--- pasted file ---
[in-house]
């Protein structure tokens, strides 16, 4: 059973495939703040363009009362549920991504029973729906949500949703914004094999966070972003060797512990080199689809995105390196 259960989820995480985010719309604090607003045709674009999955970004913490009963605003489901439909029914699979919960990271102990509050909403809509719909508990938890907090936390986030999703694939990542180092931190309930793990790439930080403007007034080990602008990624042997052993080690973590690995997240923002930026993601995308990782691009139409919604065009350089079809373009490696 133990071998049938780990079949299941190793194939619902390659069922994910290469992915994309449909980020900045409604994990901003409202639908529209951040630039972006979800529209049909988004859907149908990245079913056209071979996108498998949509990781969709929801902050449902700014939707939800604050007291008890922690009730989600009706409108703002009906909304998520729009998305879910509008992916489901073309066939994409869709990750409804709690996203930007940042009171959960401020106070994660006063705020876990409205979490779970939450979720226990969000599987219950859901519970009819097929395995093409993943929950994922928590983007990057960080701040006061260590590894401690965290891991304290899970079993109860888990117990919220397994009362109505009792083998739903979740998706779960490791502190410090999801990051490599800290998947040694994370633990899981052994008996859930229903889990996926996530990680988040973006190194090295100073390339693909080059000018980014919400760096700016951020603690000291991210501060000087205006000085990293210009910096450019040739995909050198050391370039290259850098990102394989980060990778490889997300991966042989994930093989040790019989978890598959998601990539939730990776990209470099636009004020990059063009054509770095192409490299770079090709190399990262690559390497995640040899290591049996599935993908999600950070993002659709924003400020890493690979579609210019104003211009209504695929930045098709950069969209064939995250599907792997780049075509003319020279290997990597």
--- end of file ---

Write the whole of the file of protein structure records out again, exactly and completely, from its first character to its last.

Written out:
[in-house]
């Protein structure tokens, strides 16, 4: 059973495939703040363009009362549920991504029973729906949500949703914004094999966070972003060797512990080199689809995105390196 259960989820995480985010719309604090607003045709674009999955970004913490009963605003489901439909029914699979919960990271102990509050909403809509719909508990938890907090936390986030999703694939990542180092931190309930793990790439930080403007007034080990602008990624042997052993080690973590690995997240923002930026993601995308990782691009139409919604065009350089079809373009490696 133990071998049938780990079949299941190793194939619902390659069922994910290469992915994309449909980020900045409604994990901003409202639908529209951040630039972006979800529209049909988004859907149908990245079913056209071979996108498998949509990781969709929801902050449902700014939707939800604050007291008890922690009730989600009706409108703002009906909304998520729009998305879910509008992916489901073309066939994409869709990750409804709690996203930007940042009171959960401020106070994660006063705020876990409205979490779970939450979720226990969000599987219950859901519970009819097929395995093409993943929950994922928590983007990057960080701040006061260590590894401690965290891991304290899970079993109860888990117990919220397994009362109505009792083998739903979740998706779960490791502190410090999801990051490599800290998947040694994370633990899981052994008996859930229903889990996926996530990680988040973006190194090295100073390339693909080059000018980014919400760096700016951020603690000291991210501060000087205006000085990293210009910096450019040739995909050198050391370039290259850098990102394989980060990778490889997300991966042989994930093989040790019989978890598959998601990539939730990776990209470099636009004020990059063009054509770095192409490299770079090709190399990262690559390497995640040899290591049996599935993908999600950070993002659709924003400020890493690979579609210019104003211009209504695929930045098709950069969209064939995250599907792997780049075509003319020279290997990597």